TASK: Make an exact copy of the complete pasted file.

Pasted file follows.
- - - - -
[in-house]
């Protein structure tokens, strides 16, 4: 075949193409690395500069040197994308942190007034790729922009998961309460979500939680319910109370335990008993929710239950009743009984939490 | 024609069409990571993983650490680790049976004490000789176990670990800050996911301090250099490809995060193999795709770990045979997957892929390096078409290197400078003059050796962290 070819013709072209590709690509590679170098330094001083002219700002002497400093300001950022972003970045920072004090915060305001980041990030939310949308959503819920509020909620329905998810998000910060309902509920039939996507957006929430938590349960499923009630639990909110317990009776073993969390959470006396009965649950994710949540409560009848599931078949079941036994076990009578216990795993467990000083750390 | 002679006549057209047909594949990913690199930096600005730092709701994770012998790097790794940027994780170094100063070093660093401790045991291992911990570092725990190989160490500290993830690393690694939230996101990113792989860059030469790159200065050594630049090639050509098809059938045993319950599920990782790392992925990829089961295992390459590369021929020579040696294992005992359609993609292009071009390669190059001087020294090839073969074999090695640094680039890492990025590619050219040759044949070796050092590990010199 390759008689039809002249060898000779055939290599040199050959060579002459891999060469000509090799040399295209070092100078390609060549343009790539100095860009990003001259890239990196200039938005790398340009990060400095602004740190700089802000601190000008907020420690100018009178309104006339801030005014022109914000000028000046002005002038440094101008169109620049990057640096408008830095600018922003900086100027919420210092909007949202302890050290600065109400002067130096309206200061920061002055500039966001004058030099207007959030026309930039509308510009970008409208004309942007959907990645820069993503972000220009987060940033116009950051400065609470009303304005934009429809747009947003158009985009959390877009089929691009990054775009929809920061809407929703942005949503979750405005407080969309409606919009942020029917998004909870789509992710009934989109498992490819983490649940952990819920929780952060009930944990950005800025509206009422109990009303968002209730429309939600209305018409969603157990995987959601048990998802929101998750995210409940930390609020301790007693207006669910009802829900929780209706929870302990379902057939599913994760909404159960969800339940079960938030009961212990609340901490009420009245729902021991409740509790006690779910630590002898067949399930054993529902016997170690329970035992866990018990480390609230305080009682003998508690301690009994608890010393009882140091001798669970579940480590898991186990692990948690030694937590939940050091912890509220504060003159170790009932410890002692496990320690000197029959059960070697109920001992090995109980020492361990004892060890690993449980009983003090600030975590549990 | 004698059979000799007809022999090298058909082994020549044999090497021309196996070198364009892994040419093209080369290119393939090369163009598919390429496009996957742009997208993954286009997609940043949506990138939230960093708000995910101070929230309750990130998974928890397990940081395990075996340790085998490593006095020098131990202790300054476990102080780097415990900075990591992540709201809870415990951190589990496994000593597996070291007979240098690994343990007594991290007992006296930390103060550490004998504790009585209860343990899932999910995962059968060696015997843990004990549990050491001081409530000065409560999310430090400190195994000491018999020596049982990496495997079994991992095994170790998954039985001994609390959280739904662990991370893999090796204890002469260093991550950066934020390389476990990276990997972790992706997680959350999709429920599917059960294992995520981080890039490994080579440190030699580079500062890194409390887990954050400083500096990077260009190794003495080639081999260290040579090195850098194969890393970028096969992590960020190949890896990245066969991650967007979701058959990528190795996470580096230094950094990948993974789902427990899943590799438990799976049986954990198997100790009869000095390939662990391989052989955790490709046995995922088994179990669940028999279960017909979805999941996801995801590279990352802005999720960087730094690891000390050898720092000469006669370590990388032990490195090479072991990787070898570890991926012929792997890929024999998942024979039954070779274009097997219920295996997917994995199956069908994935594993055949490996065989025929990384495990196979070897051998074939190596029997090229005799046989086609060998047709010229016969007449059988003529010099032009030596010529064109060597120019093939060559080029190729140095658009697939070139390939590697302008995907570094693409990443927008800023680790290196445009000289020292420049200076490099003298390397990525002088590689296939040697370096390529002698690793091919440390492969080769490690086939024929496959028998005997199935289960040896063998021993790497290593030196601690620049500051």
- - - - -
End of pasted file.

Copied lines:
[in-house]
């Protein structure tokens, strides 16, 4: 075949193409690395500069040197994308942190007034790729922009998961309460979500939680319910109370335990008993929710239950009743009984939490 | 024609069409990571993983650490680790049976004490000789176990670990800050996911301090250099490809995060193999795709770990045979997957892929390096078409290197400078003059050796962290 070819013709072209590709690509590679170098330094001083002219700002002497400093300001950022972003970045920072004090915060305001980041990030939310949308959503819920509020909620329905998810998000910060309902509920039939996507957006929430938590349960499923009630639990909110317990009776073993969390959470006396009965649950994710949540409560009848599931078949079941036994076990009578216990795993467990000083750390 | 002679006549057209047909594949990913690199930096600005730092709701994770012998790097790794940027994780170094100063070093660093401790045991291992911990570092725990190989160490500290993830690393690694939230996101990113792989860059030469790159200065050594630049090639050509098809059938045993319950599920990782790392992925990829089961295992390459590369021929020579040696294992005992359609993609292009071009390669190059001087020294090839073969074999090695640094680039890492990025590619050219040759044949070796050092590990010199 390759008689039809002249060898000779055939290599040199050959060579002459891999060469000509090799040399295209070092100078390609060549343009790539100095860009990003001259890239990196200039938005790398340009990060400095602004740190700089802000601190000008907020420690100018009178309104006339801030005014022109914000000028000046002005002038440094101008169109620049990057640096408008830095600018922003900086100027919420210092909007949202302890050290600065109400002067130096309206200061920061002055500039966001004058030099207007959030026309930039509308510009970008409208004309942007959907990645820069993503972000220009987060940033116009950051400065609470009303304005934009429809747009947003158009985009959390877009089929691009990054775009929809920061809407929703942005949503979750405005407080969309409606919009942020029917998004909870789509992710009934989109498992490819983490649940952990819920929780952060009930944990950005800025509206009422109990009303968002209730429309939600209305018409969603157990995987959601048990998802929101998750995210409940930390609020301790007693207006669910009802829900929780209706929870302990379902057939599913994760909404159960969800339940079960938030009961212990609340901490009420009245729902021991409740509790006690779910630590002898067949399930054993529902016997170690329970035992866990018990480390609230305080009682003998508690301690009994608890010393009882140091001798669970579940480590898991186990692990948690030694937590939940050091912890509220504060003159170790009932410890002692496990320690000197029959059960070697109920001992090995109980020492361990004892060890690993449980009983003090600030975590549990 | 004698059979000799007809022999090298058909082994020549044999090497021309196996070198364009892994040419093209080369290119393939090369163009598919390429496009996957742009997208993954286009997609940043949506990138939230960093708000995910101070929230309750990130998974928890397990940081395990075996340790085998490593006095020098131990202790300054476990102080780097415990900075990591992540709201809870415990951190589990496994000593597996070291007979240098690994343990007594991290007992006296930390103060550490004998504790009585209860343990899932999910995962059968060696015997843990004990549990050491001081409530000065409560999310430090400190195994000491018999020596049982990496495997079994991992095994170790998954039985001994609390959280739904662990991370893999090796204890002469260093991550950066934020390389476990990276990997972790992706997680959350999709429920599917059960294992995520981080890039490994080579440190030699580079500062890194409390887990954050400083500096990077260009190794003495080639081999260290040579090195850098194969890393970028096969992590960020190949890896990245066969991650967007979701058959990528190795996470580096230094950094990948993974789902427990899943590799438990799976049986954990198997100790009869000095390939662990391989052989955790490709046995995922088994179990669940028999279960017909979805999941996801995801590279990352802005999720960087730094690891000390050898720092000469006669370590990388032990490195090479072991990787070898570890991926012929792997890929024999998942024979039954070779274009097997219920295996997917994995199956069908994935594993055949490996065989025929990384495990196979070897051998074939190596029997090229005799046989086609060998047709010229016969007449059988003529010099032009030596010529064109060597120019093939060559080029190729140095658009697939070139390939590697302008995907570094693409990443927008800023680790290196445009000289020292420049200076490099003298390397990525002088590689296939040697370096390529002698690793091919440390492969080769490690086939024929496959028998005997199935289960040896063998021993790497290593030196601690620049500051």